Like everyone, those of us with ADHD have our strengths and weaknesses. And spending money tends to be one of our strengths. We’re good at that.
I’ve written before about how ADHD can impact people’s finances. But today I want to home in more specifically on how ADHD can impact people’s spending.
After all, marketers know that tapping into people’s impulsive tendencies works. That’s why you always put the candy by the cash register.
And for people with ADHD, impulsivity isn’t a “tendency” as much as a way of life. When it comes to impulsive purchases, we’re the pros.
As you probably know (all too well), people with ADHD have a knack for starting things and then not following through on them.
This can include taking up new hobbies and dropping them almost immediately. For example, buying a guitar, learning a chord or two, and then getting taken up with some completely different promising new project. Everyone’s guilty of this sometimes – but people with ADHD more than the rest, I’d guess.
And it’s not just hobbies. More generally, people with ADHD are prone to getting caught up in the excitement of bright and shiny novelties without thinking through the boring, long-term practicalities. This can lead to buying items on the spur of the moment without stopping to ask when will I really use this thing?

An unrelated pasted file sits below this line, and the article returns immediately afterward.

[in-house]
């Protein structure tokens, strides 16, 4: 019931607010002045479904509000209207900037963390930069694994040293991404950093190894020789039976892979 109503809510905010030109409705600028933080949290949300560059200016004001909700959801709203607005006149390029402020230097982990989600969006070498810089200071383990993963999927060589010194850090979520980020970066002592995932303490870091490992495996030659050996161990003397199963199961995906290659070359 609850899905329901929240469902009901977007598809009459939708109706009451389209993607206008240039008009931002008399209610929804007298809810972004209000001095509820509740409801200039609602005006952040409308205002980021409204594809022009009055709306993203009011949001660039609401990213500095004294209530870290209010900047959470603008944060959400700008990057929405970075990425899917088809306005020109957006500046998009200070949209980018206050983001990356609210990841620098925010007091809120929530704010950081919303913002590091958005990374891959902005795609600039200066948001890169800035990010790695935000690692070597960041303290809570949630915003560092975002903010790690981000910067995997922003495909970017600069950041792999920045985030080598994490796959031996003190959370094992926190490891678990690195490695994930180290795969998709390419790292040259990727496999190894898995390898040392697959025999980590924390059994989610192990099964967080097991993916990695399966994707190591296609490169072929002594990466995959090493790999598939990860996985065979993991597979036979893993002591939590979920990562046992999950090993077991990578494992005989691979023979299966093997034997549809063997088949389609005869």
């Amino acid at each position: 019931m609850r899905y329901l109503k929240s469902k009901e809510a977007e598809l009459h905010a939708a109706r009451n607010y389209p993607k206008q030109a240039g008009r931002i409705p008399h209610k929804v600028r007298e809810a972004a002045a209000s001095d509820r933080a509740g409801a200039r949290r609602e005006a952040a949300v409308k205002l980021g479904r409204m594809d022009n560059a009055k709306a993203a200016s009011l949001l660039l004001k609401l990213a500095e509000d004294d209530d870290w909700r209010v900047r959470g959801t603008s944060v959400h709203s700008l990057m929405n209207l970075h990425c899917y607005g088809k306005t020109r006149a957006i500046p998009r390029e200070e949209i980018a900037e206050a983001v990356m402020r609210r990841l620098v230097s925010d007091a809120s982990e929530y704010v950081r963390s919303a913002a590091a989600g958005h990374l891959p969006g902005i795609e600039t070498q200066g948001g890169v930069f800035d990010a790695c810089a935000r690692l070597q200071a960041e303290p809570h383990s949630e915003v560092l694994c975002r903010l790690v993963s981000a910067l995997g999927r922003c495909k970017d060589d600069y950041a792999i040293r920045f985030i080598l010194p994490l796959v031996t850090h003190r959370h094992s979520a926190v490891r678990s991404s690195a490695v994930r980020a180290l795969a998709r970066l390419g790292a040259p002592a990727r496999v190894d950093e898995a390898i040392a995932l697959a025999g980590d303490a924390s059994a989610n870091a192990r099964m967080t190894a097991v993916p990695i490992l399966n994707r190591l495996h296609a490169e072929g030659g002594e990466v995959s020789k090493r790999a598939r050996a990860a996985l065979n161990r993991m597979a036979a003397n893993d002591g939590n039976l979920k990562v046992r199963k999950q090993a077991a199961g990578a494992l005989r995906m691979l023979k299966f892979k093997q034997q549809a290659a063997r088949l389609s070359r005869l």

In its most extreme form, buying things for the sake of buying things becomes a mental health condition in its own right. Compulsive buying can wreak havoc on people’s finances and everyday lives. Maybe you won’t be surprised to hear that research has linked compulsive buying to adult ADHD.
In the case of compulsive buying, professional help is the way to go. But for those of us who throw away money but are at the less extreme end of the shopping spectrum, we can do ourselves a big favor by being mindful of our tendency to spend impulsively – and maybe by taping a piece of paper with the mantra do I really want that? to the back of our credit card.